The Grapevine (April 6)
04/06/2013 7:43 AM
04/06/2013 7:43 AM
Check the gutters
Spring is a good time to ensure that gutters are free of fall leaves and debris. Gutters that fill with debris can quickly overflow with water, which can lead to expensive external and internal water damage.
Greg Hardy of Greg’s Gutter Service, in the Triad of North Carolina, recommends that homeowners — primarily those with a lot of trees on their property — talk to a gutter professional about installing a leaf protection system. Otherwise, “you about have to clean them out once a week to really let the gutters flow the way they should,” Hardy said.
“You want to go with something that’s cost-effective, though. You can get some leaf guards that cost $3,000 to put on. Between $15 and $25 a foot is not cost effective. I charge around $5 a foot for it, depending on the size of the gutter.”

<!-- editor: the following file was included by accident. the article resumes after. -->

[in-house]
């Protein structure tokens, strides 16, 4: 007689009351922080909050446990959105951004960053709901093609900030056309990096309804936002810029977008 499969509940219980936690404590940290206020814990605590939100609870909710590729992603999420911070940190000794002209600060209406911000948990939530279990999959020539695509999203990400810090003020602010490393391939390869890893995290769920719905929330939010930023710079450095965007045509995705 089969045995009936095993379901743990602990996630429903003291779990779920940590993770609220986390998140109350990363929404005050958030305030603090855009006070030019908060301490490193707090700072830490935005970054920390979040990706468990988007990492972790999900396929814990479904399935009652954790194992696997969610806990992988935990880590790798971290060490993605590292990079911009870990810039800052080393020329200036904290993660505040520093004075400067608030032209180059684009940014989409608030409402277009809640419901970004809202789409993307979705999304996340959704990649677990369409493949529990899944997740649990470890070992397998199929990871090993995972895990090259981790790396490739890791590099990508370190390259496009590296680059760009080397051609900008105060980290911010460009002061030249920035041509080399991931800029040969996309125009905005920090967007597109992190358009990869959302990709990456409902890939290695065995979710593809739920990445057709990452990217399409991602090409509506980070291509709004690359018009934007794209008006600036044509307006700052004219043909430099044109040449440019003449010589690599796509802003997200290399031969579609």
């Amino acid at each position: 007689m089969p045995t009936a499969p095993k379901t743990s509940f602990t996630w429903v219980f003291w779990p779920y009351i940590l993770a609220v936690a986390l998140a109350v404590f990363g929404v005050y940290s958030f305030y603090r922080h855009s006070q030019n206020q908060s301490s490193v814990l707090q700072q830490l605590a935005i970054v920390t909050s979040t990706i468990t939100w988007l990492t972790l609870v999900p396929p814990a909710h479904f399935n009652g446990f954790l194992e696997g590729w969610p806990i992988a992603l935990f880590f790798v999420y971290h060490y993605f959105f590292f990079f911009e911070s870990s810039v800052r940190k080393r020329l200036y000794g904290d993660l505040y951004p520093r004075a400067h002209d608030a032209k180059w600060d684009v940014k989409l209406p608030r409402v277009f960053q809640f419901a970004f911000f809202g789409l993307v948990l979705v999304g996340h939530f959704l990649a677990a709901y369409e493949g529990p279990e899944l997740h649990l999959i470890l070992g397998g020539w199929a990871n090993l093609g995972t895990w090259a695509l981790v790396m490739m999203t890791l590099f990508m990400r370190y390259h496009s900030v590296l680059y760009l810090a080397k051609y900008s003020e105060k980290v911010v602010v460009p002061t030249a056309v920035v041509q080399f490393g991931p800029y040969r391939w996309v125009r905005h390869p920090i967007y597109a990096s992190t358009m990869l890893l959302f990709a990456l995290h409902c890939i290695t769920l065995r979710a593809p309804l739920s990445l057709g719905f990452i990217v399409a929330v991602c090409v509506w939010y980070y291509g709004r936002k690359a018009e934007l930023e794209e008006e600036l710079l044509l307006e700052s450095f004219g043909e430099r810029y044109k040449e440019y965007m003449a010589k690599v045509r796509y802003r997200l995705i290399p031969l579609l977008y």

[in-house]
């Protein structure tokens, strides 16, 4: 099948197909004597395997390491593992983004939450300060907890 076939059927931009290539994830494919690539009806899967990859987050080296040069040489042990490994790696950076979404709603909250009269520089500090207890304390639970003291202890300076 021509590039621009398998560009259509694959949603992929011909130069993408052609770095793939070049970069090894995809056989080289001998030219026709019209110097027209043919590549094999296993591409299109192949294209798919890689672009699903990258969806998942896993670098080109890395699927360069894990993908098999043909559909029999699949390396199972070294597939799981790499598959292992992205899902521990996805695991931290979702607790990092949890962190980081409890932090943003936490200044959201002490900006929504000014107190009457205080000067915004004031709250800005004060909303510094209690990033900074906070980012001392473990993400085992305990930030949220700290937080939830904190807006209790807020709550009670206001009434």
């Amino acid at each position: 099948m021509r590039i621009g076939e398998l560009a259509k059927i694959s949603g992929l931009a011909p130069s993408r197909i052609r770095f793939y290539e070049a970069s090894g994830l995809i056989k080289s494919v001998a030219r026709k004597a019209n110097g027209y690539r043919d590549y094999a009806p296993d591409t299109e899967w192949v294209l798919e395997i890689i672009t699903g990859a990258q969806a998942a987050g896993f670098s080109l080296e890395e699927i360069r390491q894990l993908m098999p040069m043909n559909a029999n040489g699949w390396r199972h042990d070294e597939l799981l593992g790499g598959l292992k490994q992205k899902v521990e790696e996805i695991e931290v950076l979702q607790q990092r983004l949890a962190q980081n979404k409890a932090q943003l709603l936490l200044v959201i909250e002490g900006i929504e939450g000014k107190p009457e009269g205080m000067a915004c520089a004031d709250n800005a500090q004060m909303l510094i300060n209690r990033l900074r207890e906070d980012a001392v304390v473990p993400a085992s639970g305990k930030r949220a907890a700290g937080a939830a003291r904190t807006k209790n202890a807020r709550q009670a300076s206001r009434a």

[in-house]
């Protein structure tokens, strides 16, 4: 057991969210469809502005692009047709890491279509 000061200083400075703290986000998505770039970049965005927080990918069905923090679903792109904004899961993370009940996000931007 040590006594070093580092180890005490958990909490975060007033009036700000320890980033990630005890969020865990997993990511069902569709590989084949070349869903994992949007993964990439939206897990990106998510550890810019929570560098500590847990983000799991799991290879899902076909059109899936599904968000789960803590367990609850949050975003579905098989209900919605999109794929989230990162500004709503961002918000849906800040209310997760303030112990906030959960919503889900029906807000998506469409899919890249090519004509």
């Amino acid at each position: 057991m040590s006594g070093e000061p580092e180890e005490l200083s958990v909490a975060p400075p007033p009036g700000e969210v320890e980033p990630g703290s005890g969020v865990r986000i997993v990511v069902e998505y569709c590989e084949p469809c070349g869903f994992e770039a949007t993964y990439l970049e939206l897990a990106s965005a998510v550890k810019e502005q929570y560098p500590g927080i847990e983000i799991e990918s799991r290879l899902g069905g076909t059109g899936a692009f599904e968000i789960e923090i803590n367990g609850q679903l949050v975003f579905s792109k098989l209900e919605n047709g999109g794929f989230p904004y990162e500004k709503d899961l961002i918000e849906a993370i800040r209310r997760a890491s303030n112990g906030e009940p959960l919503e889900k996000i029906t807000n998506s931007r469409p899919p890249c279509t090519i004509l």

Source: Angie Hicks, the founder of Angie’s List
– McClatchy News Service
New vintage seed stamps
The U.S. Postal Service on Friday issued new Forever stamps featuring illustrations from vintage seed packets.
The stamps feature 10 images from seed packets originally printed between 1910 and 1920. The blossoms depicted: a trio of cosmos, stalks of digitalis, primrose, a calendula, asters, two shades of pinks (dianthus), linum, alyssum, clusters of phlox, and zinnias.
Sow tomato seeds
Sow tomato seeds for transplanting outside in early to mid-May. When seedlings reach 3 to 4 inches, transfer them to larger pots for proper root development — a 6-inch pot can take four seedlings. The larger pots can be placed in a cold frame that vents on warm days. Don’t plant tomatoes too early: Cool nights and cold, wet soil will slow their development.
In bloom at Botanica
Myrtle spurge (botanical name: Euphorbia myrsinites), in the Cissy Wise Wildflower Meadow.